Could you please explain to me why God in Numbers 11:31-34 became angry with those who ate the quail? The Lord said He would provide meat for all to eat. Was quail a forbidden food or not considered meat?
Right after leaving Mount Sinai (Numbers 10:11-13), where God gave them the law and many had recently perished because of idolatry, the people began to complain. “Now the mixed multitude who were among them yielded to intense craving; so the children of Israel also wept again and said: "Who will give us meat to eat? We remember the fish which we ate freely in Egypt, the cucumbers, the melons, the leeks, the onions, and the garlic; but now our whole being is dried up; there is nothing at all except this manna before our eyes!" ” (Numbers 11:4-6). Ever since Israel left Egypt, God has been supplying them with all the food they needed. It has now been about two years that they have had manna. Manna for breakfast, lunch, and dinner. Oh, and if you wanted a snack there was manna. Imagine your favorite food item. Now imagine eating nothing else but that for two years. No matter how much you might like something, it will get tiresome after a while.
We need to understand this because it is easy to condemn the Israelites for their complaints without realizing that we would very likely succumb to the same temptation to complain. They were bored of their diet and its lack of variety. They wanted meat and vegetables. They wanted spice to their food.
"Now a wind went out from the LORD, and it brought quail from the sea and left them fluttering near the camp, about a day's journey on this side and about a day's journey on the other side, all around the camp, and about two cubits above the surface of the ground. And the people stayed up all that day, all night, and all the next day, and gathered the quail (he who gathered least gathered ten homers); and they spread them out for themselves all around the camp. But while the meat was still between their teeth, before it was chewed, the wrath of the LORD was aroused against the people, and the LORD struck the people with a very great plague. So he called the name of that place Kibroth Hattaavah, because there they buried the people who had yielded to craving" (Numbers 11:31-34).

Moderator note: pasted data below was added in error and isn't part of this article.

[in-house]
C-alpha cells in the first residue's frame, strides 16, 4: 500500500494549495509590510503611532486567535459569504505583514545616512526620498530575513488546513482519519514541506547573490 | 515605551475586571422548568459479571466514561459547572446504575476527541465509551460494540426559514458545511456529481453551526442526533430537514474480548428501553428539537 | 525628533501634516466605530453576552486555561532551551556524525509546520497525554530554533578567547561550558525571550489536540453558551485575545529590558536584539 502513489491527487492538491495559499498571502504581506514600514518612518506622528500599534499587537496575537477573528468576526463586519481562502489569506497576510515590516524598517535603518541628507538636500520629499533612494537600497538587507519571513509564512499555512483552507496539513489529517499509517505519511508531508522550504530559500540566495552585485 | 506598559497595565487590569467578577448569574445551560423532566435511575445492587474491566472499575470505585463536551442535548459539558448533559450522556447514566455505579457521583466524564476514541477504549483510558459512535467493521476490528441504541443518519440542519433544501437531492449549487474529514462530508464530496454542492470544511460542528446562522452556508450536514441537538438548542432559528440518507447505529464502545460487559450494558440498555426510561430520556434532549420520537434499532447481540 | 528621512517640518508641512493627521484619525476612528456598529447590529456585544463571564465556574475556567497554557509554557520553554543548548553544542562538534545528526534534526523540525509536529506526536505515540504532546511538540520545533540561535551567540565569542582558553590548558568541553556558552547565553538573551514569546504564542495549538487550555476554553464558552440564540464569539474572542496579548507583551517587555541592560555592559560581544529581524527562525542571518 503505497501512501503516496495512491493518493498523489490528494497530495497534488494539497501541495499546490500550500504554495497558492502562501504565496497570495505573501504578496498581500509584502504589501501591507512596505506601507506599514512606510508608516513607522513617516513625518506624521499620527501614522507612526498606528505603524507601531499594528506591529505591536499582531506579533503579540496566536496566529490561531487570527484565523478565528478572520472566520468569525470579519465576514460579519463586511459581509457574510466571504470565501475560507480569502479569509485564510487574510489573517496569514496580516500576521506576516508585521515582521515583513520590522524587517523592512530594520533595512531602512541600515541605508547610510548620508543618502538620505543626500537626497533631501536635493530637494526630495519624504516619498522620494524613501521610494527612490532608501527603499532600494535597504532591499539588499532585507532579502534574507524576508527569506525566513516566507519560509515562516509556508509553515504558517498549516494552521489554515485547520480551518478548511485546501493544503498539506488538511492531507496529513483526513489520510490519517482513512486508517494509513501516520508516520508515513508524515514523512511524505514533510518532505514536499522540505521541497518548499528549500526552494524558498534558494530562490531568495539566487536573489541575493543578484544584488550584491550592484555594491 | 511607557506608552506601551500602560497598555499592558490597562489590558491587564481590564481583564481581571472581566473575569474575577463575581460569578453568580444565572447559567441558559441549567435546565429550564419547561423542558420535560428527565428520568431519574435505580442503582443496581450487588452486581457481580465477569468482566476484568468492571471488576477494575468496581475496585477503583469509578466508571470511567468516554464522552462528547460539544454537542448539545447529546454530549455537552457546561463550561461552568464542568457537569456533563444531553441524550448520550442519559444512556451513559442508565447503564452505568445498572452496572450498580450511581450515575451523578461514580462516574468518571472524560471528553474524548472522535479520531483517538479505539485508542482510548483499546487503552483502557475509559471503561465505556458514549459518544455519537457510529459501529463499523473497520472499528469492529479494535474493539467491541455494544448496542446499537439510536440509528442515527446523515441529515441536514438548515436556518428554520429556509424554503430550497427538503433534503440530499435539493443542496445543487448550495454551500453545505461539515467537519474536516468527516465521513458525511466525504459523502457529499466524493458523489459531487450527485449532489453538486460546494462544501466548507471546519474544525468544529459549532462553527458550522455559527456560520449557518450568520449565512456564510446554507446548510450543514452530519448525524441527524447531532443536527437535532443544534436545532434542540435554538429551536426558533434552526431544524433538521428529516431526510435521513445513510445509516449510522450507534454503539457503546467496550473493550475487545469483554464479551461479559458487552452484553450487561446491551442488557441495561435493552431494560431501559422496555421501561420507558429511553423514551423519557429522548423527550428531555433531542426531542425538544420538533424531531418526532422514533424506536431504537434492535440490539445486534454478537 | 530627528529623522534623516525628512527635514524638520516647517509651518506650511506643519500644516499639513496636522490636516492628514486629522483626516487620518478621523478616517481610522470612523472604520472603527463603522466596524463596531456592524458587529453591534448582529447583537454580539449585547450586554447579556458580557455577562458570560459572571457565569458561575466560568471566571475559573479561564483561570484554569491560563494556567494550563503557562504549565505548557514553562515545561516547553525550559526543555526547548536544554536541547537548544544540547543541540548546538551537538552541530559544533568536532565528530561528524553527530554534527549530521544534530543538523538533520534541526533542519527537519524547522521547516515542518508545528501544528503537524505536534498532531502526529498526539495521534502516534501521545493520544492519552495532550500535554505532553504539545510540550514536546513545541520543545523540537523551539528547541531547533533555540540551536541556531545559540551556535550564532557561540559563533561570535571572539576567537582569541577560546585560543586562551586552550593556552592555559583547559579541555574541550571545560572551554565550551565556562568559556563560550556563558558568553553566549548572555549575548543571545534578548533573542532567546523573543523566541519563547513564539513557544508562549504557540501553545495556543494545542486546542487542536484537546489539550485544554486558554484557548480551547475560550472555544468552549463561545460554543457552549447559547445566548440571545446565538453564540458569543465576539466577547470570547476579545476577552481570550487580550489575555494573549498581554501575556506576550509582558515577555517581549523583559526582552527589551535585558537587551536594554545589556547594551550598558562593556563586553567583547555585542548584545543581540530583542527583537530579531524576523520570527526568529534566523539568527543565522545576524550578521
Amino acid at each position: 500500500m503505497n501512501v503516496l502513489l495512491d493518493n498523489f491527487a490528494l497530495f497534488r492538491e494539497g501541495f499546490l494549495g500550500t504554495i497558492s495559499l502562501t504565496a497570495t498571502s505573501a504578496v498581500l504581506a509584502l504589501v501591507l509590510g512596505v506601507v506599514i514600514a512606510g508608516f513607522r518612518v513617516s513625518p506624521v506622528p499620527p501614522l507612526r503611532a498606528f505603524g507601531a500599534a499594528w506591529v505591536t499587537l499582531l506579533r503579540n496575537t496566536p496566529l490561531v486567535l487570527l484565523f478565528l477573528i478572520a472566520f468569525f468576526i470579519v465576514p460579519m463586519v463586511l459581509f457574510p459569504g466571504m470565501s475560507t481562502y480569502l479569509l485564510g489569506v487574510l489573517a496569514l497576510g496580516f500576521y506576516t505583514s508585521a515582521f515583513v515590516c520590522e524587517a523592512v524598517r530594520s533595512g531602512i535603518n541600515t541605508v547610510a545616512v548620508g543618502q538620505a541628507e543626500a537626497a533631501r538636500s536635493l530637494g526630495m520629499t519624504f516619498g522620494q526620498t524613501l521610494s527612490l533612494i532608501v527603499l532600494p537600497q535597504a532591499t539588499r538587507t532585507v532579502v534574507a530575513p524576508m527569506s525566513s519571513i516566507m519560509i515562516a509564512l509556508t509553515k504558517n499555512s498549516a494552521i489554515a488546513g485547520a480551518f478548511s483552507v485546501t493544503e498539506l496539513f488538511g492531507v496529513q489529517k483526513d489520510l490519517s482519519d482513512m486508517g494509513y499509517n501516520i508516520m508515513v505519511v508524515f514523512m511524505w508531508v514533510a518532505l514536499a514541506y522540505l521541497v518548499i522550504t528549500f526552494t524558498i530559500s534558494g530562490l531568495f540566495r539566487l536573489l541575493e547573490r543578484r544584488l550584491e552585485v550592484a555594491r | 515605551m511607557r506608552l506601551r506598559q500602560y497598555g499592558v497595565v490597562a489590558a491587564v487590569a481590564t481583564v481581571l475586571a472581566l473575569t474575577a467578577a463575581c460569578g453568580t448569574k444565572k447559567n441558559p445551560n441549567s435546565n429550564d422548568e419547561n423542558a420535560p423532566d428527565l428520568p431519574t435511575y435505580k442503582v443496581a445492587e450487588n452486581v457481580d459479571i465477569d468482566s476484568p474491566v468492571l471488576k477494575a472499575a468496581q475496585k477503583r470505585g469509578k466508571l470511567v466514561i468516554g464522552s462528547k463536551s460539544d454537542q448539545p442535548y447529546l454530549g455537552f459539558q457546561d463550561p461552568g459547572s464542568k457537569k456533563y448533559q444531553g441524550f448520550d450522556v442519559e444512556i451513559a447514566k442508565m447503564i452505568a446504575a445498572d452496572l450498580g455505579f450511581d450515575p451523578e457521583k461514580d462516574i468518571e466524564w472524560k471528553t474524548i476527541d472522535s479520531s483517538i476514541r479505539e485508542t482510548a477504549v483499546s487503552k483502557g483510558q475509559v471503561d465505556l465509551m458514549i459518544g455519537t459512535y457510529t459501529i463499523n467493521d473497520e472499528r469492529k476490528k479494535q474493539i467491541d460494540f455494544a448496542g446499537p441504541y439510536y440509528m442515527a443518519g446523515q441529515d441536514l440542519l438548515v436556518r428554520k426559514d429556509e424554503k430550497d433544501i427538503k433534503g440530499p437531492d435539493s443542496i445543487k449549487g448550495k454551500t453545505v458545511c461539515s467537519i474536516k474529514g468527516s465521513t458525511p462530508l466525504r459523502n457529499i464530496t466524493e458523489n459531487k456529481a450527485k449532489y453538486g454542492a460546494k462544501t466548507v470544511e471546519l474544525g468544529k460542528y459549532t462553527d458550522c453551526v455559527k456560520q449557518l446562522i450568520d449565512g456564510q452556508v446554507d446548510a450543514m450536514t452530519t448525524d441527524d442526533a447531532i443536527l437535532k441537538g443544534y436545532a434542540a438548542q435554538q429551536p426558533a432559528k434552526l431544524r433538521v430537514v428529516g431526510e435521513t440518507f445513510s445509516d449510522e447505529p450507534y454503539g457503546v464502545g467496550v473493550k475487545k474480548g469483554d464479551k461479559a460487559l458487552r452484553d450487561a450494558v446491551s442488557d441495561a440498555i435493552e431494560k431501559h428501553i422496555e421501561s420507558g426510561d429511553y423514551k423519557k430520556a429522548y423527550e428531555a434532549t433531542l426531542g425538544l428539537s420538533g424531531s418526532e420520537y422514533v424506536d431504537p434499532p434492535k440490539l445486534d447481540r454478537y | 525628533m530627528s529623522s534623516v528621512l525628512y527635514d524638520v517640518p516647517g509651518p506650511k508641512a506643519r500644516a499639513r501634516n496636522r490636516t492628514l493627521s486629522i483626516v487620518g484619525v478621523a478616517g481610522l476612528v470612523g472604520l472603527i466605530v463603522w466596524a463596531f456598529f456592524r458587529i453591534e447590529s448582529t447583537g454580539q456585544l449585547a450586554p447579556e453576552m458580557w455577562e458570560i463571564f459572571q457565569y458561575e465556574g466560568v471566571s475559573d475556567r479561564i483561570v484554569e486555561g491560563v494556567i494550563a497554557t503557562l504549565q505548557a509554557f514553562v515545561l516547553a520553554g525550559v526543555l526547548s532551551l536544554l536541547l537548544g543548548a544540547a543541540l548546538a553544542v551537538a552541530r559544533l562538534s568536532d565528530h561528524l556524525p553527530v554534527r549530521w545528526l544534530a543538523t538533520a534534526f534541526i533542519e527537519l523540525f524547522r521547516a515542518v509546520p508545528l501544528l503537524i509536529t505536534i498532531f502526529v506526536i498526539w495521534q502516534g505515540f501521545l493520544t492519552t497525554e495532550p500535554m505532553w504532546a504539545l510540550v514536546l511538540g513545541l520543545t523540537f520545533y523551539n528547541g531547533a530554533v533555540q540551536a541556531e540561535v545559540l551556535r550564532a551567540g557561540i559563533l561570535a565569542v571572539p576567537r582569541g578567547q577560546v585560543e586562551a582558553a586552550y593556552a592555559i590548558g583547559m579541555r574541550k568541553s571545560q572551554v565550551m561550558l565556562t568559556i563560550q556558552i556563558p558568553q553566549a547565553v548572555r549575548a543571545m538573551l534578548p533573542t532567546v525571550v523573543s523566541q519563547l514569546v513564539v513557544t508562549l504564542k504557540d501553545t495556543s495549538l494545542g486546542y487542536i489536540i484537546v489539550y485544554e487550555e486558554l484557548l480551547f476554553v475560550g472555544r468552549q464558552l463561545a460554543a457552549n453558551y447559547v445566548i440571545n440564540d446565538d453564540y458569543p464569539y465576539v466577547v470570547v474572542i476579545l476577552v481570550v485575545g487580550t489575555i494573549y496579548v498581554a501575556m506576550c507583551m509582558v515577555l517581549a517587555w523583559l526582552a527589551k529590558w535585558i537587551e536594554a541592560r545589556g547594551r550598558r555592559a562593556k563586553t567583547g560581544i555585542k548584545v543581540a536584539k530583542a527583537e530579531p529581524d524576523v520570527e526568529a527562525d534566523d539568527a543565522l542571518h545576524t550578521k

God gave the people what they wanted. The Israelites’ camp was not small. It would be a fair size city all by itself with such a large population. Then, all around this camp, extending a day’s journey (probably about 10 miles but possibly extending up to 30 miles), God filled the area with quail – to a depth of three feet! Not trusting that the birds would remain, even though God said it would be there for a month (Numbers 11:20), the people stayed up for two days straight gathering quail. The pickings were so easy that the smallest amount gathered was ten homers. One homer was a typical load for a donkey, or about 6.25 bushels or 50 gallons. A large trash bag holds 40 gallons, so they gathered a minimum of 12.5 forty-gallon trash bags full of quail. They spread out to eat the meat right then, but before they could even swallow it, God struck them down with a plague.
"They soon forgot His works; they did not wait for His counsel, but lusted exceedingly in the wilderness, and tested God in the desert. And He gave them their request, but sent leanness into their soul" (Psalms 106:13-15).
Their lust caused them to put God on trial. The result was their own deaths because God gave them what they asked for, and they were prepared to gorge themselves to death on it.
"Men ate angels' food; He sent them food to the full. He caused an east wind to blow in the heavens; and by His power He brought in the south wind. He also rained meat on them like the dust, feathered fowl like the sand of the seas; and He let them fall in the midst of their camp, all around their dwellings. So they ate and were well filled, for He gave them their own desire. They were not deprived of their craving; but while their food was still in their mouths, the wrath of God came against them, and slew the stoutest of them, and struck down the choice men of Israel. In spite of this they still sinned, and did not believe in His wondrous works" (Psalms 78:25-32).
The problem was gluttony. They showed no self-restraint.
Thank you. That makes sense.